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What is meant by functional unit of a system?

like when we say that the neuron is the basic unit of neural system do we mean that all those things that are performed by neural system can be performed by an isolated neuron

,if yes how? and if not, then why we call it as funtional unit of neural system?

Like we say hepatic lobule funtional unit of liver not hepatocytes because we say that liver has complex funtions and single hepatocytes cannot performe it so the funtional unit of liver is hepatic lobule .

Basically I am asking can a single neuron perform the most complex funtions of neural system,

like memory storage, control and coordination (to a smaller extent) regulation of a cell,

how can a single neuron control or regulate another cell, because wouldn't it need other neurons for processing of stimulus,

can an isolated neuron process any stimulus and make other cell to respond in some way,

if not so why we call it funtional unit of neural system?

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In biology, functional unit of a system refers to the smallest structural element that is capable of performing the tasks typical for that system (MP Hlastala, Physiology of Respiration).

In the nervous system, a neuron is usually considered a functional unit, because it is capable of performing the basic task of this system, that is transmitting signals. But to perform more complex tasks, more neurons need to be organized into structures, which are usually not called functional units but, for example, pathways (visual pathway, somatosensory pathway) or centers (respiratory center, cardiovascular center, etc.).

Functional unit smaller than a cell

In the muscle cells, the proteins myosin and actin form myofilaments, which are organized into sarcomeres, which are considered functional units of the skeletal muscles, because the main muscle function (contraction) occurs on the level of a sarcomere.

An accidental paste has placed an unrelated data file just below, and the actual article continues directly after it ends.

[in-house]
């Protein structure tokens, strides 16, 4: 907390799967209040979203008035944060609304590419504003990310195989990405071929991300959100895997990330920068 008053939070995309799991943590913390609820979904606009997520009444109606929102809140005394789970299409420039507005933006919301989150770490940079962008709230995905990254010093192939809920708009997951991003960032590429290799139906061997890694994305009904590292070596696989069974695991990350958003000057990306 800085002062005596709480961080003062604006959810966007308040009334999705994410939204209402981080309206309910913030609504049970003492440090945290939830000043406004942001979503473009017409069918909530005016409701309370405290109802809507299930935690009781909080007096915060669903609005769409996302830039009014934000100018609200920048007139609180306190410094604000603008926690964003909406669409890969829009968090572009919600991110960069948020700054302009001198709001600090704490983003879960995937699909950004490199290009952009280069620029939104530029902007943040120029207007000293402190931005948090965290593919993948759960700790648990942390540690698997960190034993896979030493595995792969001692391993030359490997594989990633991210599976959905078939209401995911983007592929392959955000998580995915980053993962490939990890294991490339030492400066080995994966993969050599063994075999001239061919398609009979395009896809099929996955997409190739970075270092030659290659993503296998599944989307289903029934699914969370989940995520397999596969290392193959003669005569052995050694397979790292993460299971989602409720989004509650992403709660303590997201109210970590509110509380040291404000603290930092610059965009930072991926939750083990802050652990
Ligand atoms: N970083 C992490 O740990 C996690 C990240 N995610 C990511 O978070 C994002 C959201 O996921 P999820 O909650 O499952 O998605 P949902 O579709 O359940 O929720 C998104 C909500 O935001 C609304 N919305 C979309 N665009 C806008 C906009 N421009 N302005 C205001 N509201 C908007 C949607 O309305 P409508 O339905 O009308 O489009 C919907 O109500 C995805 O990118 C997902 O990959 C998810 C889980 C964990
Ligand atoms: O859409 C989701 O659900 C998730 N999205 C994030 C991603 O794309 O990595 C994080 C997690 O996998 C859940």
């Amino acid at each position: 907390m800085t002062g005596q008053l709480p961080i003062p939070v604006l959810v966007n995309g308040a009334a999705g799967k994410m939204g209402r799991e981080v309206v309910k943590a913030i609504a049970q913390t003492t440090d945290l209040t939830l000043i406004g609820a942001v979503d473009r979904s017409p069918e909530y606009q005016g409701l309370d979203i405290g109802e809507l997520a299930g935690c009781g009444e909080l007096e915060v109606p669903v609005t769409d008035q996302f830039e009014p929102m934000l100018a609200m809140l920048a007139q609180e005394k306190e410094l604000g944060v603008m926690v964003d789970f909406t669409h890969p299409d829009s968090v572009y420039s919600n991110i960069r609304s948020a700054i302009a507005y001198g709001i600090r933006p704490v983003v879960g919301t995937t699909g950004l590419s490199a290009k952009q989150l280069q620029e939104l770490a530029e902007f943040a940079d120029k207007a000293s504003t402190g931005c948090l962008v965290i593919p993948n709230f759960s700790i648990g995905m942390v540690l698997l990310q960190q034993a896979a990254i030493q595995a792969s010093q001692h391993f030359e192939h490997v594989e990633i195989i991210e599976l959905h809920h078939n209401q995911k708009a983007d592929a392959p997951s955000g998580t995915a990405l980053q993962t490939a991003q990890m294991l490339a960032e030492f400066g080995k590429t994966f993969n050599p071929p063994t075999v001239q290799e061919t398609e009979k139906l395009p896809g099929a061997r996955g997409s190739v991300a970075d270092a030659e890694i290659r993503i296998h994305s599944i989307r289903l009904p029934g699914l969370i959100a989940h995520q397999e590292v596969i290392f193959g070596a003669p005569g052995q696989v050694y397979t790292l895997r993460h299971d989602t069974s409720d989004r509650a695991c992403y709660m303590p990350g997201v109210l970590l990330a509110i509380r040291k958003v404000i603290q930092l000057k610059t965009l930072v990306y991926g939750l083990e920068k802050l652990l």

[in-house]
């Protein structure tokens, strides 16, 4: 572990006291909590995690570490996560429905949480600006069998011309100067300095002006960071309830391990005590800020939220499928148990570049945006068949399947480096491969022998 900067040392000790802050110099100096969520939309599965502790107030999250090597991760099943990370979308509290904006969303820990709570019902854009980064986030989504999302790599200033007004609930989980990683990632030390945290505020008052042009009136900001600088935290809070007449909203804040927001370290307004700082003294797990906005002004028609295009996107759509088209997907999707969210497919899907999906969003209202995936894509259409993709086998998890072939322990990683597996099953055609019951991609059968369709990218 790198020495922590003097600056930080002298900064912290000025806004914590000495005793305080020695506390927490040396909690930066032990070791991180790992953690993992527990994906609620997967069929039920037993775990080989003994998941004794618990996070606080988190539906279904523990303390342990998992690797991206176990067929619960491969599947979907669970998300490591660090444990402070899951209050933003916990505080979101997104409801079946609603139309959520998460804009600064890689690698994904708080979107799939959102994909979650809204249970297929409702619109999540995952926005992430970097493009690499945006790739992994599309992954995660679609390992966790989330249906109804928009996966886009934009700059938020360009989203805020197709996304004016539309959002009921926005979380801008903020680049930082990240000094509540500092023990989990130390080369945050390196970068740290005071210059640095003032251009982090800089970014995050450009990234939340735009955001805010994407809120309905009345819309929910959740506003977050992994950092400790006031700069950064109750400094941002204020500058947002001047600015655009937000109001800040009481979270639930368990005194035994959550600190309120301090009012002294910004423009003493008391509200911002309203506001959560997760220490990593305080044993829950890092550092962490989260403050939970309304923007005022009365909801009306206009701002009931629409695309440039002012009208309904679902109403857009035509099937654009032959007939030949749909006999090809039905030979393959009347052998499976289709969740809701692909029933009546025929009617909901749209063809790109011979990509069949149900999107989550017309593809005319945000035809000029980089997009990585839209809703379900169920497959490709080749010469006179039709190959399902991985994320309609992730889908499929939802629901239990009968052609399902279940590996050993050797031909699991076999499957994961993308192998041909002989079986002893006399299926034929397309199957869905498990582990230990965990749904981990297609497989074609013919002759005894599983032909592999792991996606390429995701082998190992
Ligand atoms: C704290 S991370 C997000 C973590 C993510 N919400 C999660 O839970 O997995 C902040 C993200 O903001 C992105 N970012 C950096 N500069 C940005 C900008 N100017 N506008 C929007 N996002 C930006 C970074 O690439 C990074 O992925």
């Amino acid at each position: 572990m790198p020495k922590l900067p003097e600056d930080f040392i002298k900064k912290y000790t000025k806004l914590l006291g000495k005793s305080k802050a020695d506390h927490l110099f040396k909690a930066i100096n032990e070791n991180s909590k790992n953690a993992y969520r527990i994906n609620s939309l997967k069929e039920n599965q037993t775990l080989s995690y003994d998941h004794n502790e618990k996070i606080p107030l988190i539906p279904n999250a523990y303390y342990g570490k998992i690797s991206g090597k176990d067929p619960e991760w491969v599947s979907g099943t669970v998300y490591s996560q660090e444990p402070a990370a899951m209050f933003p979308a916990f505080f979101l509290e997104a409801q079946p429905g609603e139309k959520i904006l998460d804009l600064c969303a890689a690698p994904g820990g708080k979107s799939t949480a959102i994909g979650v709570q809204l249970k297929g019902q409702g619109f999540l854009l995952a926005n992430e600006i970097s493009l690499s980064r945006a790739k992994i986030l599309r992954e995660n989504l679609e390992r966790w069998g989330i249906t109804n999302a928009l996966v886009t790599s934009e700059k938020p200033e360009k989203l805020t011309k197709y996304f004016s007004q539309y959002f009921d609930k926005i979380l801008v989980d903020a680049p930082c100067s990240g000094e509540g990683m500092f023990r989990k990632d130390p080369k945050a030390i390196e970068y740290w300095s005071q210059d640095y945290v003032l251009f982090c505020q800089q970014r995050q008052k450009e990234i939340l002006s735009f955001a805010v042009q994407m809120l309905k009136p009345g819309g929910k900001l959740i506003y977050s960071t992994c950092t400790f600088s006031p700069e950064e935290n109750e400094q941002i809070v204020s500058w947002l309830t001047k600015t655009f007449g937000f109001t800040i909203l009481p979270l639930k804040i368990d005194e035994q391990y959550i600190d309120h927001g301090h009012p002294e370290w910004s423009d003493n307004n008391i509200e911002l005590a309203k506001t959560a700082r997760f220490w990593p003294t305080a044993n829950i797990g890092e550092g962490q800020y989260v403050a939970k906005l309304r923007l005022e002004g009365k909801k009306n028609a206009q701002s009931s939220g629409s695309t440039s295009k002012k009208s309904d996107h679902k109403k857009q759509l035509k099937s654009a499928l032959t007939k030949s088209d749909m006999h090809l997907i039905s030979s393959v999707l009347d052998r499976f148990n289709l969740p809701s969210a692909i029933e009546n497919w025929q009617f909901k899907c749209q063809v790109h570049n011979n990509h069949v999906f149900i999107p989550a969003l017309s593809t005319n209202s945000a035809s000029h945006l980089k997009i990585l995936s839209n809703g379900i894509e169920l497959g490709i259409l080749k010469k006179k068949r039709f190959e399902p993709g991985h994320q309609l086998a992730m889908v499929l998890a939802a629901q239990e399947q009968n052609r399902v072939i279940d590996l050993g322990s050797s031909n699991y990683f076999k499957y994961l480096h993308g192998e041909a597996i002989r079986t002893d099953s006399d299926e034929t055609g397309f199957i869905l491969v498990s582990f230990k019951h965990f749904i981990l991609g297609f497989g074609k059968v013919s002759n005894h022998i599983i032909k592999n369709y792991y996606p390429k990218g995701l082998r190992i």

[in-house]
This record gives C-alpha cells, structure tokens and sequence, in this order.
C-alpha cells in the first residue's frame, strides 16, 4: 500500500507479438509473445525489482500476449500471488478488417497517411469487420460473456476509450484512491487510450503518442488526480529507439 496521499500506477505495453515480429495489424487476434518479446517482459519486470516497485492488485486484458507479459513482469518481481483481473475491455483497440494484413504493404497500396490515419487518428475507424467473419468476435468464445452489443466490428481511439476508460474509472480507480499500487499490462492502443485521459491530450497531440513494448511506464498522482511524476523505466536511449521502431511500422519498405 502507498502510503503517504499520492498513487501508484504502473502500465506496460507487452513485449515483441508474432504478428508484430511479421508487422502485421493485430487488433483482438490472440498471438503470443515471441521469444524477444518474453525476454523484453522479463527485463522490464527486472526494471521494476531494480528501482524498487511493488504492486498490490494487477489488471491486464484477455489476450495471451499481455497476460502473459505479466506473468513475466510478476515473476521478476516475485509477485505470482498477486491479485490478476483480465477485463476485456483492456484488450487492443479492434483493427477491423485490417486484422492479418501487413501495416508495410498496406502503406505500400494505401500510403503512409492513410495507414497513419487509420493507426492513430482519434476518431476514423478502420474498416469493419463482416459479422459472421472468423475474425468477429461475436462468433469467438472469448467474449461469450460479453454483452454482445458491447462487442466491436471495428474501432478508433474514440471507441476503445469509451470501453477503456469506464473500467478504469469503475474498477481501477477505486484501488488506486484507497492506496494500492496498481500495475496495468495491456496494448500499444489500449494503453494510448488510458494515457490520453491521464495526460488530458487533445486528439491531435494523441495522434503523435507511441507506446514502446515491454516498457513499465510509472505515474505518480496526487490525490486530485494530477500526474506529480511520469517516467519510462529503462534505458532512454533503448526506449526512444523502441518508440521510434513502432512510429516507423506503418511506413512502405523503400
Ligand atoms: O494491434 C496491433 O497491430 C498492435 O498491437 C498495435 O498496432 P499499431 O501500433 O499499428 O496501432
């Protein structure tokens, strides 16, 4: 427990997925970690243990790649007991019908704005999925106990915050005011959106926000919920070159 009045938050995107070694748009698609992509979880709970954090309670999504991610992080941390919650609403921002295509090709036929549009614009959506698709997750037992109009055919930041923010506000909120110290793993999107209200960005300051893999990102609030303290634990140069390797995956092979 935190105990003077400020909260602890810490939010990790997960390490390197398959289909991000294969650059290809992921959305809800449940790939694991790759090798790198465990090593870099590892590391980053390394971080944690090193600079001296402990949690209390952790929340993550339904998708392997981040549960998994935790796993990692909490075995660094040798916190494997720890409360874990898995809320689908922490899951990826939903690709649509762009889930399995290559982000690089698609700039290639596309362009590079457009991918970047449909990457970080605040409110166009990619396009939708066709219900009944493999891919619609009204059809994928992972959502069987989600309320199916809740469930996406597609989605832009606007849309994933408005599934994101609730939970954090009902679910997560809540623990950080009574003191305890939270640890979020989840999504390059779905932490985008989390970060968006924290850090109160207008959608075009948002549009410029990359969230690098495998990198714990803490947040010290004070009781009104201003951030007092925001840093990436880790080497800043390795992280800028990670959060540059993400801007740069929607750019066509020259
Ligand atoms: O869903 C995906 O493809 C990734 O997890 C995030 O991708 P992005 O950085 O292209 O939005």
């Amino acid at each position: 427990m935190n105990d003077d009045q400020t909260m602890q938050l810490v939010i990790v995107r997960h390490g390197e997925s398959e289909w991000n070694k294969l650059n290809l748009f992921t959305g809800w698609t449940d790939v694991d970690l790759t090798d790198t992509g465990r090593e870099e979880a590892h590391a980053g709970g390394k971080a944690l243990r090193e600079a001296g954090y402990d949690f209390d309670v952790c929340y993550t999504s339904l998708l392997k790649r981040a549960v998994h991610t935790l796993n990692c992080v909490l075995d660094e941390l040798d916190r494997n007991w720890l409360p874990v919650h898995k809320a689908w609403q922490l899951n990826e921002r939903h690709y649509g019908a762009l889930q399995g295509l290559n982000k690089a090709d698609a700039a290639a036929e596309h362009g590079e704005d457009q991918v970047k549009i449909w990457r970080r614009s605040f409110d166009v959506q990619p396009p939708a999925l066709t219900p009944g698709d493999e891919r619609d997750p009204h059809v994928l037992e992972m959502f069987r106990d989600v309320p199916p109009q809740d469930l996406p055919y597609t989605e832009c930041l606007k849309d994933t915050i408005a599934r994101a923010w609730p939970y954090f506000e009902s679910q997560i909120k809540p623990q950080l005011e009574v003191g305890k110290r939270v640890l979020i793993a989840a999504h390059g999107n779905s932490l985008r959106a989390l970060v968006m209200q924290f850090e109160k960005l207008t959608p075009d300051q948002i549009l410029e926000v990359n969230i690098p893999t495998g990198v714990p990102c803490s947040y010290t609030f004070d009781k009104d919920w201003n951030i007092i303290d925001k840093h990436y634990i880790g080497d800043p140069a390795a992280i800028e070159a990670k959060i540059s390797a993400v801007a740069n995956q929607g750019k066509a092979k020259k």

Functional unit as a single cell

A single fat cell (adipocyte) is a functional unit of the adipose tissue, because it can perform its main task, that is to store fat.

Functional unit as a structural element

A structural element can consist of various cells, ducts, small blood vessels, etc.:

  • A nephron in the kidneys
  • A hepatic acinus in the liver (not a hepatic lobule)
  • A pulmonary acinus in the lungs (a respiratory bronchiole and its alveolar ducts and alveolar sacs, not a pulmonary lobule)
  • An acinus in the exocrine and Langerhan's islets in the endocrine part of the pancreas (Access Medicine)
  • A lymhoid lobule in the lymph nodes
  • An osteon in bones
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"Functional unit" doesn't have a very specific meaning. It's mostly a term used to help biology students imagine organs as collections of parts.

The entities named functional units in a textbook don't typically perform every single function of a whole organ. A cardiomyocyte, for example, is a functional unit of the heart. It can perform really important heart-related functions like spontaneous rhythmic contraction. However, it can't pump any blood.

Similarly, neurons do important nervous system functions by themselves, like firing action potentials, and ultimately things like memory occur due to changes within individual neurons. They can't, however, do anything useful to the whole organism alone.

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